Under current rules, that bigger income number is booked to operating income. Thus, an aggressive portfolio strategy may, for an overfunded plan for instance, generate more (operating) income than a more conservative strategy or than, critically, a strategy that hedges-out plan risk. Conservative and hedging strategies result in a lower expected return. And since there may be limited (or no) credit on the financials for reduced period-to-period volatility, there is no compensation for lower expected returns, in the company’s financials. In real life, of course, the compensation is that, after the equity market "corrects" down 20%-30%, conservative and hedging investment strategies leave the plan in much better financial condition.

Not infrequently, executive compensation keys off income statement performance. Thus, given the incentives rehearsed above, executives may have an incentive to pursue an aggressive plan investment strategy and a disincentive to hedge.

In this regard, one element of the current review of DB accounting treatment is how performance of the plan is presented, an issue that both FASB and IASB say they have under active consideration. IASB's Discussion Paper proposes, as one presentation alternative, booking service cost (the simple cost of the benefit) to profit and loss (i.e., operating income) but booking changes in plan asset and liability values to other comprehensive income.

Clearly it is not the job of the accounting regulatory community to set executive compensation practices or to frame policy in terms of its consequences for executive behavior. But many believe that this issue should be addressed at some level by someone (board compensation committees? executive compensation practitioners?).

* * *

Enough of the abstract. Let's consider what FASB and IASB are actually doing about pension accounting.

FASB's current plan

FASB's process is not as inflexible (or predictable) as, e.g., a Treasury/IRS regulation project, so the process we're about to describe should be understood as provisional. That said, here, as we understand it, is a summary of FASB's current plan with respect to the revision of DB accounting rules.

1. Phase 1, revision of balance sheet treatment -- completed. See discussion below of FAS 158.

2. Phase 2, a comprehensive revision of financial statement treatment, addressing, critically, issues of income statement treatment and smoothing -- leveraging the work by the IASB (discussed below) and proceeding as follows:

a. Once the IASB completes its work on accounting for "obligations that are defined-return promises" (including cash balance plans), FASB would consider adopting similar requirements that it believes would improve reporting in the United States. In turn, the IASB may also consider adopting requirements put forth by the FASB in additional areas not addressed by the IASB.

b. Address the possible elimination of smoothing devices and associated recycling of costs from other comprehensive income into earnings. This would include disaggregating the components of postretirement benefit expense and determining how each would be reported in comprehensive income within the reporting framework being developed by the financial statement presentation project. The Board may also consider implementing interim improvements for postretirement benefit reporting prior to completion of the financial statement presentation project.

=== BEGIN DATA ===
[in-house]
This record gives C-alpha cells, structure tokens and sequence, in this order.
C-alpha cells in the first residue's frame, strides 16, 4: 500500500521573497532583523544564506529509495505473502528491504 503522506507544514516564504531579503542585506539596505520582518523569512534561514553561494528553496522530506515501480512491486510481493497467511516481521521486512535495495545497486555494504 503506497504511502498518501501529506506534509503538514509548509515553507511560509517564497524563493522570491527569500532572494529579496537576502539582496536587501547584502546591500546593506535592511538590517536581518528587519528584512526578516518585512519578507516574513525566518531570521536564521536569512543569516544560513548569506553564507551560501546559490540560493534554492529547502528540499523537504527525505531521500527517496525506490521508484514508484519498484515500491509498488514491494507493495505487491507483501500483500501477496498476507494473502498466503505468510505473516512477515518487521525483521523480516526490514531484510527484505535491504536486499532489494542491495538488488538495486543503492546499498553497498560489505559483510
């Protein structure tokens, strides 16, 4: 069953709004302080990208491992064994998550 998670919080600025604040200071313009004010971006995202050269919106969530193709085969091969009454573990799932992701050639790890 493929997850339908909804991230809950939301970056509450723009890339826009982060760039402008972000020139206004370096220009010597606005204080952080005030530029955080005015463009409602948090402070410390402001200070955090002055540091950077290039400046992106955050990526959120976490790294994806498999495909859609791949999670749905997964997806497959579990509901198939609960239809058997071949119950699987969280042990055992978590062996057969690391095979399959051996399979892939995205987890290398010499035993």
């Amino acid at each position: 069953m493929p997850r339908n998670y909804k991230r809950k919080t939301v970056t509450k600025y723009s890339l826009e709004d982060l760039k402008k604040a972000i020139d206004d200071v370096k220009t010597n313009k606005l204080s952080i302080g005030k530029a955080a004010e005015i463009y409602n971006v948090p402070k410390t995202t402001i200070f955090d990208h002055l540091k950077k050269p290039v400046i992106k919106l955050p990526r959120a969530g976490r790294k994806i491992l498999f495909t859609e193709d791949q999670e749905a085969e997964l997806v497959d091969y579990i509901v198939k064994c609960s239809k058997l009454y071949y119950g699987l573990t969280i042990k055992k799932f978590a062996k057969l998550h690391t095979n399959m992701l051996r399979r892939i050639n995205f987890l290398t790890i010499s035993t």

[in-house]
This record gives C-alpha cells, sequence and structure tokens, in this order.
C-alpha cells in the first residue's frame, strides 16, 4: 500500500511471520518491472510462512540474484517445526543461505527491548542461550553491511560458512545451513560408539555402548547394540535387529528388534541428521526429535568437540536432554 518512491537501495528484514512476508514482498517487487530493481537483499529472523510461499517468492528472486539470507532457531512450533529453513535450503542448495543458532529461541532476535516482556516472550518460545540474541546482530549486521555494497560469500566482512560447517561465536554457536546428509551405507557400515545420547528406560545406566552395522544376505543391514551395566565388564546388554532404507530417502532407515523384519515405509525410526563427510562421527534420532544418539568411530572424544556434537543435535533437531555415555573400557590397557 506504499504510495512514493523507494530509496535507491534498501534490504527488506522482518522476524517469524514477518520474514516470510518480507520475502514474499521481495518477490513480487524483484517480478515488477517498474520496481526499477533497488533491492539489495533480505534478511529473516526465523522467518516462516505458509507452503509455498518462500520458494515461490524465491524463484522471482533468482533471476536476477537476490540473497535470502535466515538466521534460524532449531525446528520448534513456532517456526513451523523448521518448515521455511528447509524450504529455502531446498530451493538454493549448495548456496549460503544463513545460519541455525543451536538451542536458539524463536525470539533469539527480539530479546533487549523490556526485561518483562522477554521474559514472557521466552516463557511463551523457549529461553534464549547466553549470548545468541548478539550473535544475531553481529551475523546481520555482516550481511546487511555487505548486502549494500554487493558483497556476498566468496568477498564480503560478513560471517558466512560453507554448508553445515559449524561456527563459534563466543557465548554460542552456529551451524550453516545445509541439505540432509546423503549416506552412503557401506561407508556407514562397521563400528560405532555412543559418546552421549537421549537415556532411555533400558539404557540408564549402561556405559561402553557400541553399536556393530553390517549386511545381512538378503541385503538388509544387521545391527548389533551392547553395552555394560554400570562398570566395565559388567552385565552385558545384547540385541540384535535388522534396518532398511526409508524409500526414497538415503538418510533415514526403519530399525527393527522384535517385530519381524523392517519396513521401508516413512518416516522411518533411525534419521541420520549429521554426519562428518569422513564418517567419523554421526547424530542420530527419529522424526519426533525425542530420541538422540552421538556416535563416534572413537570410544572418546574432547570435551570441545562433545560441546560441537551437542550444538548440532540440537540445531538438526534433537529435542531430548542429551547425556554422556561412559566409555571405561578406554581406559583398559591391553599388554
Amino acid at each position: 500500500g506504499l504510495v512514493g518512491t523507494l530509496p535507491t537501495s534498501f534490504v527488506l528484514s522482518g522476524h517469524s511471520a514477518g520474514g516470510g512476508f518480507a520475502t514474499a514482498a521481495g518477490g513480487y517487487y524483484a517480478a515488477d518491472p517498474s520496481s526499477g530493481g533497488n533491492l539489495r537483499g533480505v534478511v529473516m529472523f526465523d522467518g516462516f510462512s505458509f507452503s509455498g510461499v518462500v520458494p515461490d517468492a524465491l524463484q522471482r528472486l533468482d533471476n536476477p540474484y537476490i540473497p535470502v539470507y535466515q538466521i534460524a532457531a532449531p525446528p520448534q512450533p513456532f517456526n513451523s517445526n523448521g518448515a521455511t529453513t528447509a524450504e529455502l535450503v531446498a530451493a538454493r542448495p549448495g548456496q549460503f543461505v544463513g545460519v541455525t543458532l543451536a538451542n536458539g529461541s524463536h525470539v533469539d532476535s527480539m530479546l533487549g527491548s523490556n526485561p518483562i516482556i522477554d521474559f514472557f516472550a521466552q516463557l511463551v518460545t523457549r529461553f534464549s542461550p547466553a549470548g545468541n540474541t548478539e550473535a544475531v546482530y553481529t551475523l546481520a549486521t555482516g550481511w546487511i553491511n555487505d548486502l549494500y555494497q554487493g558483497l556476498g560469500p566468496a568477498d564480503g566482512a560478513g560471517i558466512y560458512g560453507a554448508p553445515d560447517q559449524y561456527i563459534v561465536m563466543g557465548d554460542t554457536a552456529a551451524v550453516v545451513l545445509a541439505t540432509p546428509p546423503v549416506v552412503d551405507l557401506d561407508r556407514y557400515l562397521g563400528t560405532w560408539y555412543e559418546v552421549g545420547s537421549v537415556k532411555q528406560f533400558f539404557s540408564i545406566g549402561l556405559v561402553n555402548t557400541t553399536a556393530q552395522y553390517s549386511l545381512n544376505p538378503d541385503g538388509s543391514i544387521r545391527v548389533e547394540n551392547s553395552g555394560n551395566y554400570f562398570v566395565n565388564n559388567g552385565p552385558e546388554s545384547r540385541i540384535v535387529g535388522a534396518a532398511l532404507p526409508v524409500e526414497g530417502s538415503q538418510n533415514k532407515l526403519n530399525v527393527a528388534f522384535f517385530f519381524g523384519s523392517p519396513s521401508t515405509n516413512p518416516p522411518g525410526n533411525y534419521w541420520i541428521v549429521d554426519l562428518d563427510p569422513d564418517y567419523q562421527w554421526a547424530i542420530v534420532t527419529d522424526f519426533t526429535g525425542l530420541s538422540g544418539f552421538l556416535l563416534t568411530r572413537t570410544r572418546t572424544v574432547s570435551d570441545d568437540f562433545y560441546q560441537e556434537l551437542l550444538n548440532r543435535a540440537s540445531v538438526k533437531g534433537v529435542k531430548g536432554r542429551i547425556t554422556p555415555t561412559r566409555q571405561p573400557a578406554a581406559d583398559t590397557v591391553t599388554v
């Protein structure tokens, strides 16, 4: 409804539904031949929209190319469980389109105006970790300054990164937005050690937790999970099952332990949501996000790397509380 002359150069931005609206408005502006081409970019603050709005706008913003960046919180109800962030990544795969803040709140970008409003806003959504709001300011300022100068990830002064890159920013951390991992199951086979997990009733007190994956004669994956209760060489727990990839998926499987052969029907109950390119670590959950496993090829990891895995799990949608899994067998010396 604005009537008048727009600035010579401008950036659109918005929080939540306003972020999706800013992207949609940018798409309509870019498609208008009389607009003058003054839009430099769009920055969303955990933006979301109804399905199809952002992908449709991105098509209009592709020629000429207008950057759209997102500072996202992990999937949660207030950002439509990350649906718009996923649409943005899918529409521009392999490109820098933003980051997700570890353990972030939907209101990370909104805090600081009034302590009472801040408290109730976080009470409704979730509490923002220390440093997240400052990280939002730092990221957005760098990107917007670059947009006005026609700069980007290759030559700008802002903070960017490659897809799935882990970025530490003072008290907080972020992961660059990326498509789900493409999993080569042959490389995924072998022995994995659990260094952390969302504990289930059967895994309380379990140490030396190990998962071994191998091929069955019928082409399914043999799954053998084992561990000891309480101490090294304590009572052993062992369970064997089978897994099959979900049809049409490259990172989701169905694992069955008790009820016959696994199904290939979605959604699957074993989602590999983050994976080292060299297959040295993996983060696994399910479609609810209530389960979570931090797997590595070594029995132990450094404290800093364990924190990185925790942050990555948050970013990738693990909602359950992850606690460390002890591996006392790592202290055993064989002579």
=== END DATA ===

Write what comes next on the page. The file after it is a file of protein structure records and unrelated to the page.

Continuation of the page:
c. Implement disclosure requirements about an employer's participation in a multiemployer plan. (We will not be covering this element of the project.)

d. Improve disclosures about risks in plan assets (i.e., FSP FAS 132(R)-a, discussed further below).

This description of the FASB DB accounting project was as of the FASB's August 29, 2007 Board meeting. While all items on this list are significant, probably the most significant is item b. -- elimination of smoothing and disaggregating the components of postretirement benefit expense. As more than one board member noted at the August 29, 2007 meeting, users of financial statements have consistently said that smoothing was the big issue. Also mentioned (again, more than once) is current "aggregation" of component expenses. A more precise way (we believe) to describe these concerns is that users would like to eliminate all of those accounting rules which fail to recognize, or defer the recognition of, the period-to-period mark-to-market effect of changes in plan assets and liabilities. Those rules are discussed in detail below (at FAS 87 and the income statement). In the rest of this article we're simply going to call this the "smoothing +" issue.

So -- just to be clear -- as we understand it, item b. puts smoothing +, in some sense, on FASB's agenda.

IASB's current plan

IASB is considering changes in DB accounting in four areas:

a. Elimination of deferred recognition of changes in DB assets and liabilities. These rules are more or less the same as the FASB rules (which fail to recognize, or defer the recognition of, the mark-to-market effect of changes in plan assets and liabilities). So, it would seem that smoothing + is also on IASB's agenda.